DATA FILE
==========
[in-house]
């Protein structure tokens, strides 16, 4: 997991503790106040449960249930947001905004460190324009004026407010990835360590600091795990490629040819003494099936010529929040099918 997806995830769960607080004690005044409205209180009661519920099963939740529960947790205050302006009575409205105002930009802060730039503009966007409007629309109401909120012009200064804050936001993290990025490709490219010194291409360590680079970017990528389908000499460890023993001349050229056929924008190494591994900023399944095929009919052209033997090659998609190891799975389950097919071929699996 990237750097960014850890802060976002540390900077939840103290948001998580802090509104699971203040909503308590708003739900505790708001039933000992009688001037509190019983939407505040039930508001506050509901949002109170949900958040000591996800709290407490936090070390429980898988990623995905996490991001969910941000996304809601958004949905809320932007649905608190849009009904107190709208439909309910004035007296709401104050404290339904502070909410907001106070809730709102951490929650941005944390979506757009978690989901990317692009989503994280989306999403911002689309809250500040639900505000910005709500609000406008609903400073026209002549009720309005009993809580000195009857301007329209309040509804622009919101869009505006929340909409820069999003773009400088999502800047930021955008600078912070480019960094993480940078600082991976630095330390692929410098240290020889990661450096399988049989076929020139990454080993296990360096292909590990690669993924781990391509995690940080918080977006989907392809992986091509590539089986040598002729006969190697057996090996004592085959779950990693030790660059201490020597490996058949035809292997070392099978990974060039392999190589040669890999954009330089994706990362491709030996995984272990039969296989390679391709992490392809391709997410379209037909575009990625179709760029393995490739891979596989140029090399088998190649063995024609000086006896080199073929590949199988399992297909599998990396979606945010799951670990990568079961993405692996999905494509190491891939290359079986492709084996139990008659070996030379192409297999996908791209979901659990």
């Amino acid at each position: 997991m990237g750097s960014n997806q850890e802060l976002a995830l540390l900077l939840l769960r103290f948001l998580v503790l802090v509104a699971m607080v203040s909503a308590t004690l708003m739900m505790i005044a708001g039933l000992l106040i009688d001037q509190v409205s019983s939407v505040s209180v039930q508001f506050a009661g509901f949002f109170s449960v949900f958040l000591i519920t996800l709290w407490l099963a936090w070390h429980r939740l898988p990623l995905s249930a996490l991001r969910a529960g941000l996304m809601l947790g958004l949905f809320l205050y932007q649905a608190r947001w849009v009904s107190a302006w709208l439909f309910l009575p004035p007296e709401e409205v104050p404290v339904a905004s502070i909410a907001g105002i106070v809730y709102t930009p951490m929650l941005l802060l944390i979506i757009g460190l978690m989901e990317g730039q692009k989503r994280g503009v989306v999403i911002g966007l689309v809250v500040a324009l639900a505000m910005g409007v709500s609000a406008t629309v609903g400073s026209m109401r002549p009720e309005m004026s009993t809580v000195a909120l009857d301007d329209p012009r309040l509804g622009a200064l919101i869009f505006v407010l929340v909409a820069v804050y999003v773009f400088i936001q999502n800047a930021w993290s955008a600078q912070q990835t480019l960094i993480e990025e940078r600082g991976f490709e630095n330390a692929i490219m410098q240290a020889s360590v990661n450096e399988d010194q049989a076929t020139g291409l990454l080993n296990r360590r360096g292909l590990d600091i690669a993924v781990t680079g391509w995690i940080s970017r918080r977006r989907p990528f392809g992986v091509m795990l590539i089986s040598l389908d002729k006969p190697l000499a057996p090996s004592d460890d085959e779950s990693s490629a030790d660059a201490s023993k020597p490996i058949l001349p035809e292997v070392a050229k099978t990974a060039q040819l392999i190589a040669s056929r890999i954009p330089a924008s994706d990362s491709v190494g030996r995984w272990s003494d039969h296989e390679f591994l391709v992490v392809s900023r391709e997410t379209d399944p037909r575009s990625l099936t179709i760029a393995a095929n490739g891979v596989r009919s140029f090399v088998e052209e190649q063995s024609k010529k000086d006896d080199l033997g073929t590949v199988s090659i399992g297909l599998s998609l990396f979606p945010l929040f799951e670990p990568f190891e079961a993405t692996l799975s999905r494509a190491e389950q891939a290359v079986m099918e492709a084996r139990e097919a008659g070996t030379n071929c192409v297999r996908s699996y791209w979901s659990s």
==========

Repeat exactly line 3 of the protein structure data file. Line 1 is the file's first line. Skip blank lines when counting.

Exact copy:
């Amino acid at each position: 997991m990237g750097s960014n997806q850890e802060l976002a995830l540390l900077l939840l769960r103290f948001l998580v503790l802090v509104a699971m607080v203040s909503a308590t004690l708003m739900m505790i005044a708001g039933l000992l106040i009688d001037q509190v409205s019983s939407v505040s209180v039930q508001f506050a009661g509901f949002f109170s449960v949900f958040l000591i519920t996800l709290w407490l099963a936090w070390h429980r939740l898988p990623l995905s249930a996490l991001r969910a529960g941000l996304m809601l947790g958004l949905f809320l205050y932007q649905a608190r947001w849009v009904s107190a302006w709208l439909f309910l009575p004035p007296e709401e409205v104050p404290v339904a905004s502070i909410a907001g105002i106070v809730y709102t930009p951490m929650l941005l802060l944390i979506i757009g460190l978690m989901e990317g730039q692009k989503r994280g503009v989306v999403i911002g966007l689309v809250v500040a324009l639900a505000m910005g409007v709500s609000a406008t629309v609903g400073s026209m109401r002549p009720e309005m004026s009993t809580v000195a909120l009857d301007d329209p012009r309040l509804g622009a200064l919101i869009f505006v407010l929340v909409a820069v804050y999003v773009f400088i936001q999502n800047a930021w993290s955008a600078q912070q990835t480019l960094i993480e990025e940078r600082g991976f490709e630095n330390a692929i490219m410098q240290a020889s360590v990661n450096e399988d010194q049989a076929t020139g291409l990454l080993n296990r360590r360096g292909l590990d600091i690669a993924v781990t680079g391509w995690i940080s970017r918080r977006r989907p990528f392809g992986v091509m795990l590539i089986s040598l389908d002729k006969p190697l000499a057996p090996s004592d460890d085959e779950s990693s490629a030790d660059a201490s023993k020597p490996i058949l001349p035809e292997v070392a050229k099978t990974a060039q040819l392999i190589a040669s056929r890999i954009p330089a924008s994706d990362s491709v190494g030996r995984w272990s003494d039969h296989e390679f591994l391709v992490v392809s900023r391709e997410t379209d399944p037909r575009s990625l099936t179709i760029a393995a095929n490739g891979v596989r009919s140029f090399v088998e052209e190649q063995s024609k010529k000086d006896d080199l033997g073929t590949v199988s090659i399992g297909l599998s998609l990396f979606p945010l929040f799951e670990p990568f190891e079961a993405t692996l799975s999905r494509a190491e389950q891939a290359v079986m099918e492709a084996r139990e097919a008659g070996t030379n071929c192409v297999r996908s699996y791209w979901s659990s």